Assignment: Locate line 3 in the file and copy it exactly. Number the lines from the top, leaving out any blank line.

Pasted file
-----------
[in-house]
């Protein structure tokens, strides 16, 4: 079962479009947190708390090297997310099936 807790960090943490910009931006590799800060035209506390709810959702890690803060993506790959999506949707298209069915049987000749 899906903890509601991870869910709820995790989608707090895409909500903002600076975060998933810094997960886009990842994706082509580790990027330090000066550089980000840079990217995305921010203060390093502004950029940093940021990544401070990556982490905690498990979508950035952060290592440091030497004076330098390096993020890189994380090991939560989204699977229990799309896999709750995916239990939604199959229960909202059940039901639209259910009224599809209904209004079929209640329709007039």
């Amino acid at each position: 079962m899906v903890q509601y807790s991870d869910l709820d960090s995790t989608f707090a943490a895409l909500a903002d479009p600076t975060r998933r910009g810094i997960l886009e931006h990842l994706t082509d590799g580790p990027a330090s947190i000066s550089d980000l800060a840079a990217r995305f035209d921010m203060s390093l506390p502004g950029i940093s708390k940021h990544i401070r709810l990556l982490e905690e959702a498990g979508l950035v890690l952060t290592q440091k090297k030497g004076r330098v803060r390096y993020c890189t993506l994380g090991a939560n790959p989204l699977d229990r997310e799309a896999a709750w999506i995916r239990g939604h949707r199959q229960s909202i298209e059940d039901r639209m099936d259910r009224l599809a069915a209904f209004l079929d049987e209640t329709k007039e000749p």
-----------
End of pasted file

């Amino acid at each position: 079962m899906v903890q509601y807790s991870d869910l709820d960090s995790t989608f707090a943490a895409l909500a903002d479009p600076t975060r998933r910009g810094i997960l886009e931006h990842l994706t082509d590799g580790p990027a330090s947190i000066s550089d980000l800060a840079a990217r995305f035209d921010m203060s390093l506390p502004g950029i940093s708390k940021h990544i401070r709810l990556l982490e905690e959702a498990g979508l950035v890690l952060t290592q440091k090297k030497g004076r330098v803060r390096y993020c890189t993506l994380g090991a939560n790959p989204l699977d229990r997310e799309a896999a709750w999506i995916r239990g939604h949707r199959q229960s909202i298209e059940d039901r639209m099936d259910r009224l599809a069915a209904f209004l079929d049987e209640t329709k007039e000749p």